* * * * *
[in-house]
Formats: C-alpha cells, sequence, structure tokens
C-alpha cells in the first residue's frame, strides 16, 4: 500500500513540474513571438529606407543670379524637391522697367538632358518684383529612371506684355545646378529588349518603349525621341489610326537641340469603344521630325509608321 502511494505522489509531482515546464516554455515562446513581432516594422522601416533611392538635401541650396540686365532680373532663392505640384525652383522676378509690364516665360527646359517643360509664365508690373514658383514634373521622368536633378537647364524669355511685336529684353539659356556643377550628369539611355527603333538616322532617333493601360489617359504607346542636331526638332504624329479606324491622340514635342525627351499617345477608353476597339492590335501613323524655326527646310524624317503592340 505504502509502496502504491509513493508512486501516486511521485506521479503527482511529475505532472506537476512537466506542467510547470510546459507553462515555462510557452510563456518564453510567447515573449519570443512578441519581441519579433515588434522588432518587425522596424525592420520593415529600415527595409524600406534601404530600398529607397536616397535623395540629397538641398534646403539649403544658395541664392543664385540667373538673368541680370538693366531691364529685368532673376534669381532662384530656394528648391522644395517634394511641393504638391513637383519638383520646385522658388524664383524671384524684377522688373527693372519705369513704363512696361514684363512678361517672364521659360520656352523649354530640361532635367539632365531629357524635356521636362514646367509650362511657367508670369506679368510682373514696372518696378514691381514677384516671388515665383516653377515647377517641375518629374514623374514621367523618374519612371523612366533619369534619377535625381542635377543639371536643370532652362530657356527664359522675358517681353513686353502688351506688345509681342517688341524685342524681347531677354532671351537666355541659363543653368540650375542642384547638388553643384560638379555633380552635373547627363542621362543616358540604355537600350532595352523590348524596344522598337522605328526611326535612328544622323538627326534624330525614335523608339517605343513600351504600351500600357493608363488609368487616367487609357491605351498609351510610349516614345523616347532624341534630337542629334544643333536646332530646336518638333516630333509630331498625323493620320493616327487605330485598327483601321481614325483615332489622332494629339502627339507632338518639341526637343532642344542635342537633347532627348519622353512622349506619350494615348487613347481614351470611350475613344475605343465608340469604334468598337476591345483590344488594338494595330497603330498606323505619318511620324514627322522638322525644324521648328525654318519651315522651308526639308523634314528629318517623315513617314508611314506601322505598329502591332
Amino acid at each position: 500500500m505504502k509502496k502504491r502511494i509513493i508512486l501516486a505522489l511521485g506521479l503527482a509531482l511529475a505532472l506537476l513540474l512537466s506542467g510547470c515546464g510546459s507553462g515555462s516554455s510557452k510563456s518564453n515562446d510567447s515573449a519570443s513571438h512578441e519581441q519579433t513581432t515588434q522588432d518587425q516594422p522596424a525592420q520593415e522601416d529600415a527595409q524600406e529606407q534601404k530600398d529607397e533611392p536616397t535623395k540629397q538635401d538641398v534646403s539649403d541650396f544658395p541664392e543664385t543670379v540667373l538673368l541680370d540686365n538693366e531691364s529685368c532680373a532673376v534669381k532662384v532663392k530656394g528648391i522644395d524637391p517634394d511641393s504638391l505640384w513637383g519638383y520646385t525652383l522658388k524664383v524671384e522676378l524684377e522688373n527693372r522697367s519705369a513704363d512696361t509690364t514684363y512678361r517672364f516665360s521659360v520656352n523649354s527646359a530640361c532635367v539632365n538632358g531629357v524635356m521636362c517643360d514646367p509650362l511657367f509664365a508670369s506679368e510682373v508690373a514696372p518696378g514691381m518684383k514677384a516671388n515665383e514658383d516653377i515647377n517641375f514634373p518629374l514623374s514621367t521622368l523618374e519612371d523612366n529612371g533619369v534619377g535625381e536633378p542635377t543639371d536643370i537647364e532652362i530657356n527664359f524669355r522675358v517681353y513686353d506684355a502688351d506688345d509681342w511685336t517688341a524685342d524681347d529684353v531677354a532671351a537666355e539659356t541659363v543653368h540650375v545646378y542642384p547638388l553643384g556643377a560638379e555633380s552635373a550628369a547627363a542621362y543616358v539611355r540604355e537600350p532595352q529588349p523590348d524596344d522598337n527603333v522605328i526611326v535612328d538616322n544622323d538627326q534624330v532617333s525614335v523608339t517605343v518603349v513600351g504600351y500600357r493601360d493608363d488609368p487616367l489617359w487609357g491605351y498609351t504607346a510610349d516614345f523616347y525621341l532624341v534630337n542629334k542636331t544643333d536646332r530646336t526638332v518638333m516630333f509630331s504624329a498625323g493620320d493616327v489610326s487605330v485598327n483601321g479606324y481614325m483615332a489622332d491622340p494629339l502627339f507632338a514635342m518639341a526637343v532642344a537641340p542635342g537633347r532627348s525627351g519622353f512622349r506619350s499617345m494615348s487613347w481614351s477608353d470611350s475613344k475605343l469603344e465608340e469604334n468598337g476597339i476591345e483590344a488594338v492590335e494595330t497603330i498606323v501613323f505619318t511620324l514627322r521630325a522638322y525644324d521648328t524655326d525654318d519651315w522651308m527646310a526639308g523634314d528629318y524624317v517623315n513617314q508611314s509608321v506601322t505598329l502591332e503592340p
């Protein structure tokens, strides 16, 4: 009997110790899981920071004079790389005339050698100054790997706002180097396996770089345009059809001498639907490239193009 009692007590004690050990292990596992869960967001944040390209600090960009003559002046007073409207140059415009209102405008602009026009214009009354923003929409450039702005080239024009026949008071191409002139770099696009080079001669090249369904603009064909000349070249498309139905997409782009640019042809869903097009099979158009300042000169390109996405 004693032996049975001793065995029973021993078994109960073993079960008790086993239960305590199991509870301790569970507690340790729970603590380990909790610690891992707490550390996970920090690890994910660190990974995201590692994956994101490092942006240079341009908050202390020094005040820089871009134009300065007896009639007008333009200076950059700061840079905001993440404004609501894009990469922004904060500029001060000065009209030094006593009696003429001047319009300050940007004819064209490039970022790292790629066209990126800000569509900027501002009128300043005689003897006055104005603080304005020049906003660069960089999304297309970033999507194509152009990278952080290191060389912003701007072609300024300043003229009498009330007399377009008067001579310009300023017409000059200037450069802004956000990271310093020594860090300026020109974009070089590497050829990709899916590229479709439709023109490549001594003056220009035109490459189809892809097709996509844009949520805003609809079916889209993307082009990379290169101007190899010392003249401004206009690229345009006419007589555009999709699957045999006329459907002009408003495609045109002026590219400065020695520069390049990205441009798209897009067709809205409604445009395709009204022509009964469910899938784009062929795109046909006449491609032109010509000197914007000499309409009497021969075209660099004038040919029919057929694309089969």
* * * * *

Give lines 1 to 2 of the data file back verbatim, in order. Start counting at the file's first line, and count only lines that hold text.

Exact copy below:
[in-house]
Formats: C-alpha cells, sequence, structure tokens